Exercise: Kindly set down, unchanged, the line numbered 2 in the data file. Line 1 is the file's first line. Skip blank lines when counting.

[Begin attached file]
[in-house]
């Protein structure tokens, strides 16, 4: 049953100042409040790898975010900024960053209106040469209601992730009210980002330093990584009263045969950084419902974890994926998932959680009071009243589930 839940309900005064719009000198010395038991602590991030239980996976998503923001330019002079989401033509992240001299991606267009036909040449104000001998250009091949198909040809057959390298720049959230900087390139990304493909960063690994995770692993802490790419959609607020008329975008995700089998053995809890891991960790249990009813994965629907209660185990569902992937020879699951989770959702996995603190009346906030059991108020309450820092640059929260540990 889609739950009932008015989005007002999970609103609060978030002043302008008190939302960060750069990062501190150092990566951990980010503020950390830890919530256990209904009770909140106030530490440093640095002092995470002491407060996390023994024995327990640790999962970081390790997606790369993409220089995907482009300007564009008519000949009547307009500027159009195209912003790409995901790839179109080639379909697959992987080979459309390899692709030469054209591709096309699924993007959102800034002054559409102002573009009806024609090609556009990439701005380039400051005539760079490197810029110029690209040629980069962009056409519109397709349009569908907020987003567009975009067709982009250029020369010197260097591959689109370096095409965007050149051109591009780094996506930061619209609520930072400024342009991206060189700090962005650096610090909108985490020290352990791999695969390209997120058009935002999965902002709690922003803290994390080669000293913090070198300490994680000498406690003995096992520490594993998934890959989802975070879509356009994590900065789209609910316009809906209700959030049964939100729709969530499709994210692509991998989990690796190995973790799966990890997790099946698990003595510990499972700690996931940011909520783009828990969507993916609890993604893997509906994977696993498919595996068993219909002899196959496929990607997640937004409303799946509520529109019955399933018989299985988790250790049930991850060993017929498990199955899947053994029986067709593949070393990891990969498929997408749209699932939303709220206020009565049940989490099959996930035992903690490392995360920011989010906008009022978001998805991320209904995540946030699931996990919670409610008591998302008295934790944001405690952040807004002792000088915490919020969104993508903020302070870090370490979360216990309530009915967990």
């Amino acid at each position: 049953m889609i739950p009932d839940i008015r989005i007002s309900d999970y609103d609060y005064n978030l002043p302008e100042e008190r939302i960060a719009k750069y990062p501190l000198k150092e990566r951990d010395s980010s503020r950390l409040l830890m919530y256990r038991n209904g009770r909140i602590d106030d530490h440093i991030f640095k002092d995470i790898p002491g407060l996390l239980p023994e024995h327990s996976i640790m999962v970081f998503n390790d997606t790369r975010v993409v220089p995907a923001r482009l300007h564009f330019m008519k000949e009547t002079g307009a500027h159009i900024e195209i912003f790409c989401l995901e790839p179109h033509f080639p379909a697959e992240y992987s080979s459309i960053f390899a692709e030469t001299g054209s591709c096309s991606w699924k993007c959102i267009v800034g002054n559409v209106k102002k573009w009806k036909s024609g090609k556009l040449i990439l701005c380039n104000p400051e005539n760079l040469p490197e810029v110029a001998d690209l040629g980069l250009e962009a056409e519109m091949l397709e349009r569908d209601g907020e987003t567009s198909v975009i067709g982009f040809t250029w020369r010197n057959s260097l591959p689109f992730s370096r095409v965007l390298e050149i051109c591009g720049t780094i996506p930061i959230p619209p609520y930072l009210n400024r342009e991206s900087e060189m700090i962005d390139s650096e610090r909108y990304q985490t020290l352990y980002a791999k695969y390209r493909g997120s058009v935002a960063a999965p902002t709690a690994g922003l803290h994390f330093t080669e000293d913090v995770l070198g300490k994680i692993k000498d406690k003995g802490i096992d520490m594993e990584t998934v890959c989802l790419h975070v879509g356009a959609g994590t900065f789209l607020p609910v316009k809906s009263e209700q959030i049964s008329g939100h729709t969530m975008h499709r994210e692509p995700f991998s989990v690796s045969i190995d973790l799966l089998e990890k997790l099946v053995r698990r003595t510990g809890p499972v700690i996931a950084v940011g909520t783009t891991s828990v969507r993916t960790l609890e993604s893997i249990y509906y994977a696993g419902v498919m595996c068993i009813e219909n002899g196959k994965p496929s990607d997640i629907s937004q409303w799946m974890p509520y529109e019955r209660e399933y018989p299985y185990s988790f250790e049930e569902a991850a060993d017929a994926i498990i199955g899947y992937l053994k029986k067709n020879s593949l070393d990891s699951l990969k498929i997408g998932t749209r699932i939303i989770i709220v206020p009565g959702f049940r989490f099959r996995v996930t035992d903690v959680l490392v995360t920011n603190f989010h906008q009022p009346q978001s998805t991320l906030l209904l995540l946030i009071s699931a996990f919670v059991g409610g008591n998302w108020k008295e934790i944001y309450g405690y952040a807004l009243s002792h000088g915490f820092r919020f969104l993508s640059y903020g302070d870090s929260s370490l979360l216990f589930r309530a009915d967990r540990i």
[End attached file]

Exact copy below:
């Protein structure tokens, strides 16, 4: 049953100042409040790898975010900024960053209106040469209601992730009210980002330093990584009263045969950084419902974890994926998932959680009071009243589930 839940309900005064719009000198010395038991602590991030239980996976998503923001330019002079989401033509992240001299991606267009036909040449104000001998250009091949198909040809057959390298720049959230900087390139990304493909960063690994995770692993802490790419959609607020008329975008995700089998053995809890891991960790249990009813994965629907209660185990569902992937020879699951989770959702996995603190009346906030059991108020309450820092640059929260540990 889609739950009932008015989005007002999970609103609060978030002043302008008190939302960060750069990062501190150092990566951990980010503020950390830890919530256990209904009770909140106030530490440093640095002092995470002491407060996390023994024995327990640790999962970081390790997606790369993409220089995907482009300007564009008519000949009547307009500027159009195209912003790409995901790839179109080639379909697959992987080979459309390899692709030469054209591709096309699924993007959102800034002054559409102002573009009806024609090609556009990439701005380039400051005539760079490197810029110029690209040629980069962009056409519109397709349009569908907020987003567009975009067709982009250029020369010197260097591959689109370096095409965007050149051109591009780094996506930061619209609520930072400024342009991206060189700090962005650096610090909108985490020290352990791999695969390209997120058009935002999965902002709690922003803290994390080669000293913090070198300490994680000498406690003995096992520490594993998934890959989802975070879509356009994590900065789209609910316009809906209700959030049964939100729709969530499709994210692509991998989990690796190995973790799966990890997790099946698990003595510990499972700690996931940011909520783009828990969507993916609890993604893997509906994977696993498919595996068993219909002899196959496929990607997640937004409303799946509520529109019955399933018989299985988790250790049930991850060993017929498990199955899947053994029986067709593949070393990891990969498929997408749209699932939303709220206020009565049940989490099959996930035992903690490392995360920011989010906008009022978001998805991320209904995540946030699931996990919670409610008591998302008295934790944001405690952040807004002792000088915490919020969104993508903020302070870090370490979360216990309530009915967990």